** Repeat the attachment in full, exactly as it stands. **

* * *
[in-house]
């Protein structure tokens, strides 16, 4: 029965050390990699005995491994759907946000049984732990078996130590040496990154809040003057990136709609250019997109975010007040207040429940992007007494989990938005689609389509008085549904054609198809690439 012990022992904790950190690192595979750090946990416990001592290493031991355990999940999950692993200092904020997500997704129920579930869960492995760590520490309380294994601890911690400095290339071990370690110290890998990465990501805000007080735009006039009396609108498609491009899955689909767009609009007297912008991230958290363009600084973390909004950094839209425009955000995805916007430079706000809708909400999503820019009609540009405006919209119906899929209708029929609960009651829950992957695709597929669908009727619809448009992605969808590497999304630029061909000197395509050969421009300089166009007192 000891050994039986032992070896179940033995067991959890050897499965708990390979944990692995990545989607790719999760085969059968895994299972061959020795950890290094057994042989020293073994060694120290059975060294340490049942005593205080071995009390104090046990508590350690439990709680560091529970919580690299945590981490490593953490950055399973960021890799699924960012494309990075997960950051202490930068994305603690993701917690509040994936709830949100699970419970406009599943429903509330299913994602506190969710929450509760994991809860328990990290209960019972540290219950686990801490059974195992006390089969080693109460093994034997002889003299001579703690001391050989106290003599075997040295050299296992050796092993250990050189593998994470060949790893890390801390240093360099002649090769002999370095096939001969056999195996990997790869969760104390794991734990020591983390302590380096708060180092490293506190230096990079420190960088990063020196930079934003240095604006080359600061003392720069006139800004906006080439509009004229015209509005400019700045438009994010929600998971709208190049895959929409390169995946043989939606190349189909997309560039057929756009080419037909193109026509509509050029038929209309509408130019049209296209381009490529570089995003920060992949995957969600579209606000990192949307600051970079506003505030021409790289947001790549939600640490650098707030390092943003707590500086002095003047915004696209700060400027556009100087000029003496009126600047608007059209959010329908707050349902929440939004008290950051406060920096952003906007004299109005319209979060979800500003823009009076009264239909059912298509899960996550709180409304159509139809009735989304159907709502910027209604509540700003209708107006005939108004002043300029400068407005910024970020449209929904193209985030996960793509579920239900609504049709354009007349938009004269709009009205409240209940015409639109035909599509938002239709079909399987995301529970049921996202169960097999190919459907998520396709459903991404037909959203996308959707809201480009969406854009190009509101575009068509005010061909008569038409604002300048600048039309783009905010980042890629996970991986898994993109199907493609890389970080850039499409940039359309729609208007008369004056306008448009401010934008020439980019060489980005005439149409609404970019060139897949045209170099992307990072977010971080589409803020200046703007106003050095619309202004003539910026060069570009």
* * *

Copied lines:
[in-house]
């Protein structure tokens, strides 16, 4: 029965050390990699005995491994759907946000049984732990078996130590040496990154809040003057990136709609250019997109975010007040207040429940992007007494989990938005689609389509008085549904054609198809690439 012990022992904790950190690192595979750090946990416990001592290493031991355990999940999950692993200092904020997500997704129920579930869960492995760590520490309380294994601890911690400095290339071990370690110290890998990465990501805000007080735009006039009396609108498609491009899955689909767009609009007297912008991230958290363009600084973390909004950094839209425009955000995805916007430079706000809708909400999503820019009609540009405006919209119906899929209708029929609960009651829950992957695709597929669908009727619809448009992605969808590497999304630029061909000197395509050969421009300089166009007192 000891050994039986032992070896179940033995067991959890050897499965708990390979944990692995990545989607790719999760085969059968895994299972061959020795950890290094057994042989020293073994060694120290059975060294340490049942005593205080071995009390104090046990508590350690439990709680560091529970919580690299945590981490490593953490950055399973960021890799699924960012494309990075997960950051202490930068994305603690993701917690509040994936709830949100699970419970406009599943429903509330299913994602506190969710929450509760994991809860328990990290209960019972540290219950686990801490059974195992006390089969080693109460093994034997002889003299001579703690001391050989106290003599075997040295050299296992050796092993250990050189593998994470060949790893890390801390240093360099002649090769002999370095096939001969056999195996990997790869969760104390794991734990020591983390302590380096708060180092490293506190230096990079420190960088990063020196930079934003240095604006080359600061003392720069006139800004906006080439509009004229015209509005400019700045438009994010929600998971709208190049895959929409390169995946043989939606190349189909997309560039057929756009080419037909193109026509509509050029038929209309509408130019049209296209381009490529570089995003920060992949995957969600579209606000990192949307600051970079506003505030021409790289947001790549939600640490650098707030390092943003707590500086002095003047915004696209700060400027556009100087000029003496009126600047608007059209959010329908707050349902929440939004008290950051406060920096952003906007004299109005319209979060979800500003823009009076009264239909059912298509899960996550709180409304159509139809009735989304159907709502910027209604509540700003209708107006005939108004002043300029400068407005910024970020449209929904193209985030996960793509579920239900609504049709354009007349938009004269709009009205409240209940015409639109035909599509938002239709079909399987995301529970049921996202169960097999190919459907998520396709459903991404037909959203996308959707809201480009969406854009190009509101575009068509005010061909008569038409604002300048600048039309783009905010980042890629996970991986898994993109199907493609890389970080850039499409940039359309729609208007008369004056306008448009401010934008020439980019060489980005005439149409609404970019060139897949045209170099992307990072977010971080589409803020200046703007106003050095619309202004003539910026060069570009």